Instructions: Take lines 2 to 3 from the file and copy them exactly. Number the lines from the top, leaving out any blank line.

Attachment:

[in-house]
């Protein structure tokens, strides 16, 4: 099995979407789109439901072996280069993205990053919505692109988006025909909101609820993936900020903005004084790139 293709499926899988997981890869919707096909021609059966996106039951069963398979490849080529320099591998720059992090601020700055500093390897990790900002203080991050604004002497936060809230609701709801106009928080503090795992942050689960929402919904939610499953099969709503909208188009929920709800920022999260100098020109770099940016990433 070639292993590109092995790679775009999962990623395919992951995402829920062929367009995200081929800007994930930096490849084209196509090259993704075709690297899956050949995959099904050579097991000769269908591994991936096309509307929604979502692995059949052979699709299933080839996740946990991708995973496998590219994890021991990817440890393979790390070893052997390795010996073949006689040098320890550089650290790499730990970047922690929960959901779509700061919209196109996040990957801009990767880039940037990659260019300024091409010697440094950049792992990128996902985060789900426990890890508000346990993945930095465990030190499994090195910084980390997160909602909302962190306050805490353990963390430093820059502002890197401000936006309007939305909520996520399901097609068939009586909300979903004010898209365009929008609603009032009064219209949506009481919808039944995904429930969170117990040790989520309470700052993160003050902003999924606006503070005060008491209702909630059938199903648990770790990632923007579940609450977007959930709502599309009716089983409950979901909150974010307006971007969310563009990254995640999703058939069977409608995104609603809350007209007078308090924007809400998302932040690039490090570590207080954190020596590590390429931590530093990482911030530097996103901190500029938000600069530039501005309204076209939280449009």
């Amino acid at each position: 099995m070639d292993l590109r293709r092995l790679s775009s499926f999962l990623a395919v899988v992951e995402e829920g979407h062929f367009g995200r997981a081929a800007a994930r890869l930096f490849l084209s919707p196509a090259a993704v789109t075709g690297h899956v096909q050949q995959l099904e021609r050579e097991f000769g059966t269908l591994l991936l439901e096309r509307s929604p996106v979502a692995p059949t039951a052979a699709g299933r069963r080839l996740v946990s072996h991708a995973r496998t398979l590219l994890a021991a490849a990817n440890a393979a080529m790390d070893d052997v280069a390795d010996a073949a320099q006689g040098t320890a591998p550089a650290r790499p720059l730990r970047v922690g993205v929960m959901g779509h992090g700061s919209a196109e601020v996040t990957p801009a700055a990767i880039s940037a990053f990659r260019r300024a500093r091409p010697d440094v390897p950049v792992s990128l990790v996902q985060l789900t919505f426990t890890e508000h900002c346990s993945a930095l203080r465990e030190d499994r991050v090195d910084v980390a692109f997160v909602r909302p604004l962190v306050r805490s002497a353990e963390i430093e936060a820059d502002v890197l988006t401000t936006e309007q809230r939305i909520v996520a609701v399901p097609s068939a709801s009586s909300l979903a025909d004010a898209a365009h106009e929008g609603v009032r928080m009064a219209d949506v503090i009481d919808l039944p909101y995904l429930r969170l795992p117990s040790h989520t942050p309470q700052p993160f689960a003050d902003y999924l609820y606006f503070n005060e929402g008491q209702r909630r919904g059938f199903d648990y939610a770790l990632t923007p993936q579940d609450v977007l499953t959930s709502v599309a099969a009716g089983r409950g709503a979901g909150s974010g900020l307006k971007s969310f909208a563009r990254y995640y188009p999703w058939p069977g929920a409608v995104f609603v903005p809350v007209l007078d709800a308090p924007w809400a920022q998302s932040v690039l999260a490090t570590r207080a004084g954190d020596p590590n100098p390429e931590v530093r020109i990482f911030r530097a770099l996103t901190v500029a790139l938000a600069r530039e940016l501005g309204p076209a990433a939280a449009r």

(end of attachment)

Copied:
């Protein structure tokens, strides 16, 4: 099995979407789109439901072996280069993205990053919505692109988006025909909101609820993936900020903005004084790139 293709499926899988997981890869919707096909021609059966996106039951069963398979490849080529320099591998720059992090601020700055500093390897990790900002203080991050604004002497936060809230609701709801106009928080503090795992942050689960929402919904939610499953099969709503909208188009929920709800920022999260100098020109770099940016990433 070639292993590109092995790679775009999962990623395919992951995402829920062929367009995200081929800007994930930096490849084209196509090259993704075709690297899956050949995959099904050579097991000769269908591994991936096309509307929604979502692995059949052979699709299933080839996740946990991708995973496998590219994890021991990817440890393979790390070893052997390795010996073949006689040098320890550089650290790499730990970047922690929960959901779509700061919209196109996040990957801009990767880039940037990659260019300024091409010697440094950049792992990128996902985060789900426990890890508000346990993945930095465990030190499994090195910084980390997160909602909302962190306050805490353990963390430093820059502002890197401000936006309007939305909520996520399901097609068939009586909300979903004010898209365009929008609603009032009064219209949506009481919808039944995904429930969170117990040790989520309470700052993160003050902003999924606006503070005060008491209702909630059938199903648990770790990632923007579940609450977007959930709502599309009716089983409950979901909150974010307006971007969310563009990254995640999703058939069977409608995104609603809350007209007078308090924007809400998302932040690039490090570590207080954190020596590590390429931590530093990482911030530097996103901190500029938000600069530039501005309204076209939280449009």
């Amino acid at each position: 099995m070639d292993l590109r293709r092995l790679s775009s499926f999962l990623a395919v899988v992951e995402e829920g979407h062929f367009g995200r997981a081929a800007a994930r890869l930096f490849l084209s919707p196509a090259a993704v789109t075709g690297h899956v096909q050949q995959l099904e021609r050579e097991f000769g059966t269908l591994l991936l439901e096309r509307s929604p996106v979502a692995p059949t039951a052979a699709g299933r069963r080839l996740v946990s072996h991708a995973r496998t398979l590219l994890a021991a490849a990817n440890a393979a080529m790390d070893d052997v280069a390795d010996a073949a320099q006689g040098t320890a591998p550089a650290r790499p720059l730990r970047v922690g993205v929960m959901g779509h992090g700061s919209a196109e601020v996040t990957p801009a700055a990767i880039s940037a990053f990659r260019r300024a500093r091409p010697d440094v390897p950049v792992s990128l990790v996902q985060l789900t919505f426990t890890e508000h900002c346990s993945a930095l203080r465990e030190d499994r991050v090195d910084v980390a692109f997160v909602r909302p604004l962190v306050r805490s002497a353990e963390i430093e936060a820059d502002v890197l988006t401000t936006e309007q809230r939305i909520v996520a609701v399901p097609s068939a709801s009586s909300l979903a025909d004010a898209a365009h106009e929008g609603v009032r928080m009064a219209d949506v503090i009481d919808l039944p909101y995904l429930r969170l795992p117990s040790h989520t942050p309470q700052p993160f689960a003050d902003y999924l609820y606006f503070n005060e929402g008491q209702r909630r919904g059938f199903d648990y939610a770790l990632t923007p993936q579940d609450v977007l499953t959930s709502v599309a099969a009716g089983r409950g709503a979901g909150s974010g900020l307006k971007s969310f909208a563009r990254y995640y188009p999703w058939p069977g929920a409608v995104f609603v903005p809350v007209l007078d709800a308090p924007w809400a920022q998302s932040v690039l999260a490090t570590r207080a004084g954190d020596p590590n100098p390429e931590v530093r020109i990482f911030r530097a770099l996103t901190v500029a790139l938000a600069r530039e940016l501005g309204p076209a990433a939280a449009r």